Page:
Slum Night: An Essay

Hallie Goodman

The Crazy Lady groaned up against the bad side of I-35. It wasn’t much from the outside—a squatty, stucco lump of a strip club, perched perilously close to the interstate edge, its façade ground smooth by relentless traffic grit. This was where Austin girls went when they’d been fired from the clubs with valet parking and three-drink minimums, or when they weren’t pretty enough to get hired there in the first place. The Crazy Lady marked the official end of the line in the titty-bar world, full of dancers who flinched at things that weren’t there and muttered manifestos into their handbags.

Her home club was Sugars: the crown jewel of the local smut scene. But every so often, she liked to work at the Lady instead. That afternoon, over chips and queso at Magnolia, she’d talked her two best stripper friends, Christie and Natasha, into meeting her there and making a night of it.

We can look like day-old shit at The Crazy Lady, and still suck up every dollar in the room, she said. We can get completely fucked up and no one will yell at us.

Both were true. Officially, working at The Crazy Lady was about letting herself coast. It was about taking a break from the brutal competition of the top-tier girls, and the tedious rules of the top-tier clubs—gentlemen’s clubs they called them, though only ex-cons used words like gentlemen. At The Crazy Lady, no one cared if she showed up for a shift on time. No one insisted she wear a sparkly cocktail dress, or coat her tattoos with the thick, smelly foundation made for burn victims. She loathed the body makeup. It darkened over the course of the night, giving her tattoos the look of bruises, which she guessed Texas gentlemen preferred.

Unofficially, The Crazy Lady called to her for reasons harder to name. There was something raw and menacing about the Lady that made every one of her nerve endings hum. The place felt cinematic and unreal, as if every tawdry detail were part of an elaborate show staged just for her. As if it were a curated stop on some kind of depraved safari.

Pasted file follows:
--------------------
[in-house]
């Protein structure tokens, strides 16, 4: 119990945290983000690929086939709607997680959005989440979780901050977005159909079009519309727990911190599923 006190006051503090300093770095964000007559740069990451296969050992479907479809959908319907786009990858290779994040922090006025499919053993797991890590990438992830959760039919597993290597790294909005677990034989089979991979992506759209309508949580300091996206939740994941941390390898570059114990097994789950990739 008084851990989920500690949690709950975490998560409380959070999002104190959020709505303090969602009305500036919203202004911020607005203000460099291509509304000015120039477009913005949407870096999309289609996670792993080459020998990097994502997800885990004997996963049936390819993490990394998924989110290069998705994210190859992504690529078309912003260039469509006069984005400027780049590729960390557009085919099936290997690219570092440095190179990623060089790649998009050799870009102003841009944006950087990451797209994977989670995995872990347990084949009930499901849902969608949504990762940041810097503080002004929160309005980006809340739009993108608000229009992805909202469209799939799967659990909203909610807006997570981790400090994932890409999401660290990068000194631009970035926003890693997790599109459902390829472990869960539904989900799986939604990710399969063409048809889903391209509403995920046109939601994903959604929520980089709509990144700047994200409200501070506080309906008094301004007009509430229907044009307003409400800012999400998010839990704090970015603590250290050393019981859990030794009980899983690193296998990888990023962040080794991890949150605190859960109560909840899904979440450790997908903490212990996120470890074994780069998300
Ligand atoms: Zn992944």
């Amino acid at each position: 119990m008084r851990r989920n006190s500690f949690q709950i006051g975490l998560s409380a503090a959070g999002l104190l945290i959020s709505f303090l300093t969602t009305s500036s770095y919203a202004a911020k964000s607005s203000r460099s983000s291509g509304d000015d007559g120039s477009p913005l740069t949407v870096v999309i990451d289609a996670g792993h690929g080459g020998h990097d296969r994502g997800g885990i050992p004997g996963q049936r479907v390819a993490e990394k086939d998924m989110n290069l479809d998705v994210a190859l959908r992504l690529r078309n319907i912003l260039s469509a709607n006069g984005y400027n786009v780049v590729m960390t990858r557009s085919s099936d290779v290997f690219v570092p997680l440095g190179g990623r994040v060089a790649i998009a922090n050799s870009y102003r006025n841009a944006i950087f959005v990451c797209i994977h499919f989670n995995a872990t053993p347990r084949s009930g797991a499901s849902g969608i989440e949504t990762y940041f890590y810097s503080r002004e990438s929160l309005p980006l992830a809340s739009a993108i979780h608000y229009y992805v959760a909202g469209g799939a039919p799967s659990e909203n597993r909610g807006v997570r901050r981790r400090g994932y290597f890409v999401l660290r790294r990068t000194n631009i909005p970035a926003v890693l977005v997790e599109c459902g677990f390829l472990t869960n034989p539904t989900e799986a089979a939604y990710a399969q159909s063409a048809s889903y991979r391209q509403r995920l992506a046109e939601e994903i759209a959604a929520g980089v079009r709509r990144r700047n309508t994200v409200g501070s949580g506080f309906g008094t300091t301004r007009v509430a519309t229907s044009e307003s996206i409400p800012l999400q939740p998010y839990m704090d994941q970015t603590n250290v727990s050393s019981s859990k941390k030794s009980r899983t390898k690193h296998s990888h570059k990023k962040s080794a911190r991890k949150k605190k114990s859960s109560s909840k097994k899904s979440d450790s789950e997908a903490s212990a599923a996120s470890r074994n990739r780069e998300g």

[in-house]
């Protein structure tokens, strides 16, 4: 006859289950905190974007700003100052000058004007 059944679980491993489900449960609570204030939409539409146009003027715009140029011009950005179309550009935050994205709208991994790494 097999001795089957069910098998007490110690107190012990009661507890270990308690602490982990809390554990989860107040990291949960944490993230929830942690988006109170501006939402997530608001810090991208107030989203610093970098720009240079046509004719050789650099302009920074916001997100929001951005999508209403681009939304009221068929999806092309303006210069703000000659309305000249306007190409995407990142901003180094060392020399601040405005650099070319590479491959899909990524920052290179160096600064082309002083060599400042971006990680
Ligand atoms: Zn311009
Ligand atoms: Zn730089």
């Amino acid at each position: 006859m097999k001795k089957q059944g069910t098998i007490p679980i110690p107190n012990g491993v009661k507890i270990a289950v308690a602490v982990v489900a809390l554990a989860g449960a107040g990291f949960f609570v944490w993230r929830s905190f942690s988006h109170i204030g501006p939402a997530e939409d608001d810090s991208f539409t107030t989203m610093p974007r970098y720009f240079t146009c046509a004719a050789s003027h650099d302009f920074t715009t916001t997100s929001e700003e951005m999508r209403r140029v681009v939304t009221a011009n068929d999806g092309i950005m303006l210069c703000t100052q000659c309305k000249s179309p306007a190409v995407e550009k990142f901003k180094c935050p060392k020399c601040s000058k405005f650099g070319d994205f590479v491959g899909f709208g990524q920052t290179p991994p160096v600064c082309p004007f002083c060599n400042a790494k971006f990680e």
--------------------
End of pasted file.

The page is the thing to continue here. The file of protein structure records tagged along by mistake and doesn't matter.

Stepping in, she felt a familiar rush, her pulse a hot growl in her ear. The heavy hydraulic door pressed closed behind her, squeezing out all that bleached Texas sky. She waited in the icy blackness, willing her eyes to adapt. The sticky, sweet powder of fake smoke snaked into every hollow. Then, as her vision simmered on, the whole room seemed to breathe with her. Movement everywhere, a synchronized shimmy. Look where she wound up, she thought, narrating her own docudrama.

She knew there were guns, knew there were drugs. Every drug. She did not know, could not explain, why this brought her such comfort.

The club was darker than the others. Darker than anywhere. She felt certain that pitiful, furtive sex was being transacted in the blackened corners. So what? She was good at minding her own business. She’d steer clear of the perimeter. She’d be vigilant about keeping her bare ass from the upholstered furniture.

Vaguely, somewhere in the back of her brain, she knew she preferred to be surrounded by people more fucked up than she—people her junior high therapist would have termed “lower companions.” But trying to arrange that was like chasing the dragon.

Not so long ago, Sugars had done the trick. As a newbie stripper, she’d seen the posh club as a trapdoor into an underworld. And for a while, it had fed the fable: that she was some kind of waylaid heroine, just rolling through. That while her coworkers might be lifers, she was touching down from somewhere else. Somewhere higher. That she was not really of this.